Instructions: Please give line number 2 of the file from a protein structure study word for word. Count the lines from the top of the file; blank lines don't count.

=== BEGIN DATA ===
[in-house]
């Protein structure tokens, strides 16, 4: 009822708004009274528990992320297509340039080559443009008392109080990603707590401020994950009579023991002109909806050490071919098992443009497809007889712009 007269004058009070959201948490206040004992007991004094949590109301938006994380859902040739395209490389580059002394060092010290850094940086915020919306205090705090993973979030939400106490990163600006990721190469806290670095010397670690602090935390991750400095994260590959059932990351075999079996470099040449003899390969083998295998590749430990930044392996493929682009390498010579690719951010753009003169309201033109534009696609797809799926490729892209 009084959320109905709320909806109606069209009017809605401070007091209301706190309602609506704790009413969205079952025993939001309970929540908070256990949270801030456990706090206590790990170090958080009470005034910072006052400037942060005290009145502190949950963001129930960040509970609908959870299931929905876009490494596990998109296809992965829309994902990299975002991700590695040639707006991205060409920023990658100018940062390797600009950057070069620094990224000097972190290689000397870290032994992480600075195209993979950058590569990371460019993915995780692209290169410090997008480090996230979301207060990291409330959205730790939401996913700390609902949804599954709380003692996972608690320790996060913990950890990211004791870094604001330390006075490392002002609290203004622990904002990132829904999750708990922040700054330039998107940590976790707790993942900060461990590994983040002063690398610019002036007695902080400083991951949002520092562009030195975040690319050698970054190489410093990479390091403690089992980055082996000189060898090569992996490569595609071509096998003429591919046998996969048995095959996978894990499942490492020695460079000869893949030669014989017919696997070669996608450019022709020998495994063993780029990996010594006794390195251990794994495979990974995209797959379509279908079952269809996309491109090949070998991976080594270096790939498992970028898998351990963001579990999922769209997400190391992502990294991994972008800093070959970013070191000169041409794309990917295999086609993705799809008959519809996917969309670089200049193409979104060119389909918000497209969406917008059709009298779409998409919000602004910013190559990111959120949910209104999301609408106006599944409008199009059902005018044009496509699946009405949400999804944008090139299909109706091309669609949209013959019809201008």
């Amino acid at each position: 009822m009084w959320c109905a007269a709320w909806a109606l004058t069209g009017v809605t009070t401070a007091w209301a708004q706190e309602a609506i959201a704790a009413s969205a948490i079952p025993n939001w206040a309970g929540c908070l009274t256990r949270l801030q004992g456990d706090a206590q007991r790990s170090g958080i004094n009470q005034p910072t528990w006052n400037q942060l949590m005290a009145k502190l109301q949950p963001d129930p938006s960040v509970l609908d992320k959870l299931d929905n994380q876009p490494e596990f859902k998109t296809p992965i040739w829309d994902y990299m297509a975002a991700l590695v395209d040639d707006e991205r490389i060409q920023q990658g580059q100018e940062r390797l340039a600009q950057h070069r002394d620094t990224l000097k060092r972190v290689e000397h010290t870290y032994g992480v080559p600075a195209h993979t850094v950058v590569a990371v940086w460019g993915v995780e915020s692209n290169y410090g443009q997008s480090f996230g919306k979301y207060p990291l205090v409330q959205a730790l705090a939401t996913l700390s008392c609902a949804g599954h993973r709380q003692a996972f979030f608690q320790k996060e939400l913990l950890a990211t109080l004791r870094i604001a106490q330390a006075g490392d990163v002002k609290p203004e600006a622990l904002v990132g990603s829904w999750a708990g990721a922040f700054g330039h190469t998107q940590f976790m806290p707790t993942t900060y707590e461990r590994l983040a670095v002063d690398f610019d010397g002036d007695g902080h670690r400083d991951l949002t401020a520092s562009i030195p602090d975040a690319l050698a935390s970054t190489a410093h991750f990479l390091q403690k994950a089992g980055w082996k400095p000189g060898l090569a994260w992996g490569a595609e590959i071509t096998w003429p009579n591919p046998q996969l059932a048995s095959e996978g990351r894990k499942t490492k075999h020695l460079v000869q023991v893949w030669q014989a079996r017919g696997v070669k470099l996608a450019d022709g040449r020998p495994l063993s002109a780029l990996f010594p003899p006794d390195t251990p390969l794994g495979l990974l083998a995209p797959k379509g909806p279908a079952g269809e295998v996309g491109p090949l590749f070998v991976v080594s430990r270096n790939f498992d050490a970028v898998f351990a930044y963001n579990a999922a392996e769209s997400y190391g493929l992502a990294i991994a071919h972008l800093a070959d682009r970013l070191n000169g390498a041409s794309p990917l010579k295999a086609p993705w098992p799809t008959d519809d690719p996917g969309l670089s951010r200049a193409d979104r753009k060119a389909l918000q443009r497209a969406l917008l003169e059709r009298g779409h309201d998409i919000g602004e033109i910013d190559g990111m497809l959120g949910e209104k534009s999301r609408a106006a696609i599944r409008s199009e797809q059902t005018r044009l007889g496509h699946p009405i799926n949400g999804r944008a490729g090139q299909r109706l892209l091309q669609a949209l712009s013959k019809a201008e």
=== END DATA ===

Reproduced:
């Protein structure tokens, strides 16, 4: 009822708004009274528990992320297509340039080559443009008392109080990603707590401020994950009579023991002109909806050490071919098992443009497809007889712009 007269004058009070959201948490206040004992007991004094949590109301938006994380859902040739395209490389580059002394060092010290850094940086915020919306205090705090993973979030939400106490990163600006990721190469806290670095010397670690602090935390991750400095994260590959059932990351075999079996470099040449003899390969083998295998590749430990930044392996493929682009390498010579690719951010753009003169309201033109534009696609797809799926490729892209 009084959320109905709320909806109606069209009017809605401070007091209301706190309602609506704790009413969205079952025993939001309970929540908070256990949270801030456990706090206590790990170090958080009470005034910072006052400037942060005290009145502190949950963001129930960040509970609908959870299931929905876009490494596990998109296809992965829309994902990299975002991700590695040639707006991205060409920023990658100018940062390797600009950057070069620094990224000097972190290689000397870290032994992480600075195209993979950058590569990371460019993915995780692209290169410090997008480090996230979301207060990291409330959205730790939401996913700390609902949804599954709380003692996972608690320790996060913990950890990211004791870094604001330390006075490392002002609290203004622990904002990132829904999750708990922040700054330039998107940590976790707790993942900060461990590994983040002063690398610019002036007695902080400083991951949002520092562009030195975040690319050698970054190489410093990479390091403690089992980055082996000189060898090569992996490569595609071509096998003429591919046998996969048995095959996978894990499942490492020695460079000869893949030669014989017919696997070669996608450019022709020998495994063993780029990996010594006794390195251990794994495979990974995209797959379509279908079952269809996309491109090949070998991976080594270096790939498992970028898998351990963001579990999922769209997400190391992502990294991994972008800093070959970013070191000169041409794309990917295999086609993705799809008959519809996917969309670089200049193409979104060119389909918000497209969406917008059709009298779409998409919000602004910013190559990111959120949910209104999301609408106006599944409008199009059902005018044009496509699946009405949400999804944008090139299909109706091309669609949209013959019809201008």